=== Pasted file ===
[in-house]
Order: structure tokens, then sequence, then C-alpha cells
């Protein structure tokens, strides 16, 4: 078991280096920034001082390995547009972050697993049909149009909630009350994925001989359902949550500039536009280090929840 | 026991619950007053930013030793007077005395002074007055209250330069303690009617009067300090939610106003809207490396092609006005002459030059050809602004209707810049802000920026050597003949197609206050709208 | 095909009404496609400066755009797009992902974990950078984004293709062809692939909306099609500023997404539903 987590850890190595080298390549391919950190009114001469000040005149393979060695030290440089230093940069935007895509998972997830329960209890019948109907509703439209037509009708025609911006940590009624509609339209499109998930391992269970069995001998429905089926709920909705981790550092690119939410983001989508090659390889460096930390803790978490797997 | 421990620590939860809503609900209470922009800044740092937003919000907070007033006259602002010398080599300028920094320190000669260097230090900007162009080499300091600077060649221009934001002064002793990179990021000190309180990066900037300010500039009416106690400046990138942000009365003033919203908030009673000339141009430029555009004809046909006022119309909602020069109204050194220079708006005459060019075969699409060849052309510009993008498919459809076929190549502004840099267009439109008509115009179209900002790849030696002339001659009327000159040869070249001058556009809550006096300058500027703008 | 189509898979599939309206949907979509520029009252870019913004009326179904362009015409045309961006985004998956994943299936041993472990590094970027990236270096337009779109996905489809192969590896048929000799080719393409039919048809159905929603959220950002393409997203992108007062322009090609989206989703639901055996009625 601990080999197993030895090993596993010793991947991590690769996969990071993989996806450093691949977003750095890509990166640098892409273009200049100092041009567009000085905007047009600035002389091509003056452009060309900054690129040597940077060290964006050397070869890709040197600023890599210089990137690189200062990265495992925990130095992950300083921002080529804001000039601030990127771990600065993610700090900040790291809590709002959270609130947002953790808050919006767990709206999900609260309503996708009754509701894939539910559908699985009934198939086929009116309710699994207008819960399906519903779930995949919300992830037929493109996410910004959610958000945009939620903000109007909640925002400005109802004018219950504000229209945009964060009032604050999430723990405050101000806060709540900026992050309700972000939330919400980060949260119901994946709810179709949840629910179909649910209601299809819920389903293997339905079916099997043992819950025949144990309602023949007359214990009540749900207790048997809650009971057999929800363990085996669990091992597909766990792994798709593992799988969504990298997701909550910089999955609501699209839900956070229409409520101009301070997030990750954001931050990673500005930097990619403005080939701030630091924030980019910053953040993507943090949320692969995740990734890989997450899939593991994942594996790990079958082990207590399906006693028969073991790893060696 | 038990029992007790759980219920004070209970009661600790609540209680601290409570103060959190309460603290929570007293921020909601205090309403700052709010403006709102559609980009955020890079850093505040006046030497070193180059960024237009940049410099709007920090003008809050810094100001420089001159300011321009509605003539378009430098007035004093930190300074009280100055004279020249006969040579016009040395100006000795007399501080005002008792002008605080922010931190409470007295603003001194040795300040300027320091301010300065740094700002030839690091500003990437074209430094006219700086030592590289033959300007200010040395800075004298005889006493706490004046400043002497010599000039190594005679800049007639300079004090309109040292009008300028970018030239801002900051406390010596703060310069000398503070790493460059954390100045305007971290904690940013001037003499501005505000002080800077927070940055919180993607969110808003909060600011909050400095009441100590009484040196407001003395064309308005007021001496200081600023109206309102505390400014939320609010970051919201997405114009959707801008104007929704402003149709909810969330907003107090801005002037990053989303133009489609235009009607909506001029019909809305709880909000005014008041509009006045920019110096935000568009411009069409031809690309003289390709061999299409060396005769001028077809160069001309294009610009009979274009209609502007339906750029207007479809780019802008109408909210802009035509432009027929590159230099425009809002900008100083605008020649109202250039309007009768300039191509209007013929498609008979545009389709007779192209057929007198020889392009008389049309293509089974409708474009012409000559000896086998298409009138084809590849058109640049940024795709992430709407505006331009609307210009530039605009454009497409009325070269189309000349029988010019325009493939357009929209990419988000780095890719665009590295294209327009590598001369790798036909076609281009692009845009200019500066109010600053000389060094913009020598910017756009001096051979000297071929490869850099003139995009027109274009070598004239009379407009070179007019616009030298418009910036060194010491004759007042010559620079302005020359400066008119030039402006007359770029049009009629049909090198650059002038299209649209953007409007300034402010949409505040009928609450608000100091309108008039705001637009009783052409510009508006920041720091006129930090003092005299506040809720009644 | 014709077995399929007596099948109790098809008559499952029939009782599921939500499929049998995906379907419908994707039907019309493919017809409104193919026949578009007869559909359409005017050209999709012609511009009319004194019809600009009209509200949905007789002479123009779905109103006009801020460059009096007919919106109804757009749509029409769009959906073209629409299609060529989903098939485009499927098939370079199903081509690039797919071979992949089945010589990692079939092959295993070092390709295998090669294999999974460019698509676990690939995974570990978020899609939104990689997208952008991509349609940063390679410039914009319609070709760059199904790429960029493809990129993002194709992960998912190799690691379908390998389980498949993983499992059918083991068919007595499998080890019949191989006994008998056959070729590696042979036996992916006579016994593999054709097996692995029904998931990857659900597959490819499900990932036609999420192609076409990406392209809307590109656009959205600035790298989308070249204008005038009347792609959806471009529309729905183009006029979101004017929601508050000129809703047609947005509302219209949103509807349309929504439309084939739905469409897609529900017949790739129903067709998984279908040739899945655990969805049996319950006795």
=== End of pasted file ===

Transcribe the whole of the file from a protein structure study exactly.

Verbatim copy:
[in-house]
Order: structure tokens, then sequence, then C-alpha cells
């Protein structure tokens, strides 16, 4: 078991280096920034001082390995547009972050697993049909149009909630009350994925001989359902949550500039536009280090929840 | 026991619950007053930013030793007077005395002074007055209250330069303690009617009067300090939610106003809207490396092609006005002459030059050809602004209707810049802000920026050597003949197609206050709208 | 095909009404496609400066755009797009992902974990950078984004293709062809692939909306099609500023997404539903 987590850890190595080298390549391919950190009114001469000040005149393979060695030290440089230093940069935007895509998972997830329960209890019948109907509703439209037509009708025609911006940590009624509609339209499109998930391992269970069995001998429905089926709920909705981790550092690119939410983001989508090659390889460096930390803790978490797997 | 421990620590939860809503609900209470922009800044740092937003919000907070007033006259602002010398080599300028920094320190000669260097230090900007162009080499300091600077060649221009934001002064002793990179990021000190309180990066900037300010500039009416106690400046990138942000009365003033919203908030009673000339141009430029555009004809046909006022119309909602020069109204050194220079708006005459060019075969699409060849052309510009993008498919459809076929190549502004840099267009439109008509115009179209900002790849030696002339001659009327000159040869070249001058556009809550006096300058500027703008 | 189509898979599939309206949907979509520029009252870019913004009326179904362009015409045309961006985004998956994943299936041993472990590094970027990236270096337009779109996905489809192969590896048929000799080719393409039919048809159905929603959220950002393409997203992108007062322009090609989206989703639901055996009625 601990080999197993030895090993596993010793991947991590690769996969990071993989996806450093691949977003750095890509990166640098892409273009200049100092041009567009000085905007047009600035002389091509003056452009060309900054690129040597940077060290964006050397070869890709040197600023890599210089990137690189200062990265495992925990130095992950300083921002080529804001000039601030990127771990600065993610700090900040790291809590709002959270609130947002953790808050919006767990709206999900609260309503996708009754509701894939539910559908699985009934198939086929009116309710699994207008819960399906519903779930995949919300992830037929493109996410910004959610958000945009939620903000109007909640925002400005109802004018219950504000229209945009964060009032604050999430723990405050101000806060709540900026992050309700972000939330919400980060949260119901994946709810179709949840629910179909649910209601299809819920389903293997339905079916099997043992819950025949144990309602023949007359214990009540749900207790048997809650009971057999929800363990085996669990091992597909766990792994798709593992799988969504990298997701909550910089999955609501699209839900956070229409409520101009301070997030990750954001931050990673500005930097990619403005080939701030630091924030980019910053953040993507943090949320692969995740990734890989997450899939593991994942594996790990079958082990207590399906006693028969073991790893060696 | 038990029992007790759980219920004070209970009661600790609540209680601290409570103060959190309460603290929570007293921020909601205090309403700052709010403006709102559609980009955020890079850093505040006046030497070193180059960024237009940049410099709007920090003008809050810094100001420089001159300011321009509605003539378009430098007035004093930190300074009280100055004279020249006969040579016009040395100006000795007399501080005002008792002008605080922010931190409470007295603003001194040795300040300027320091301010300065740094700002030839690091500003990437074209430094006219700086030592590289033959300007200010040395800075004298005889006493706490004046400043002497010599000039190594005679800049007639300079004090309109040292009008300028970018030239801002900051406390010596703060310069000398503070790493460059954390100045305007971290904690940013001037003499501005505000002080800077927070940055919180993607969110808003909060600011909050400095009441100590009484040196407001003395064309308005007021001496200081600023109206309102505390400014939320609010970051919201997405114009959707801008104007929704402003149709909810969330907003107090801005002037990053989303133009489609235009009607909506001029019909809305709880909000005014008041509009006045920019110096935000568009411009069409031809690309003289390709061999299409060396005769001028077809160069001309294009610009009979274009209609502007339906750029207007479809780019802008109408909210802009035509432009027929590159230099425009809002900008100083605008020649109202250039309007009768300039191509209007013929498609008979545009389709007779192209057929007198020889392009008389049309293509089974409708474009012409000559000896086998298409009138084809590849058109640049940024795709992430709407505006331009609307210009530039605009454009497409009325070269189309000349029988010019325009493939357009929209990419988000780095890719665009590295294209327009590598001369790798036909076609281009692009845009200019500066109010600053000389060094913009020598910017756009001096051979000297071929490869850099003139995009027109274009070598004239009379407009070179007019616009030298418009910036060194010491004759007042010559620079302005020359400066008119030039402006007359770029049009009629049909090198650059002038299209649209953007409007300034402010949409505040009928609450608000100091309108008039705001637009009783052409510009508006920041720091006129930090003092005299506040809720009644 | 014709077995399929007596099948109790098809008559499952029939009782599921939500499929049998995906379907419908994707039907019309493919017809409104193919026949578009007869559909359409005017050209999709012609511009009319004194019809600009009209509200949905007789002479123009779905109103006009801020460059009096007919919106109804757009749509029409769009959906073209629409299609060529989903098939485009499927098939370079199903081509690039797919071979992949089945010589990692079939092959295993070092390709295998090669294999999974460019698509676990690939995974570990978020899609939104990689997208952008991509349609940063390679410039914009319609070709760059199904790429960029493809990129993002194709992960998912190799690691379908390998389980498949993983499992059918083991068919007595499998080890019949191989006994008998056959070729590696042979036996992916006579016994593999054709097996692995029904998931990857659900597959490819499900990932036609999420192609076409990406392209809307590109656009959205600035790298989308070249204008005038009347792609959806471009529309729905183009006029979101004017929601508050000129809703047609947005509302219209949103509807349309929504439309084939739905469409897609529900017949790739129903067709998984279908040739899945655990969805049996319950006795």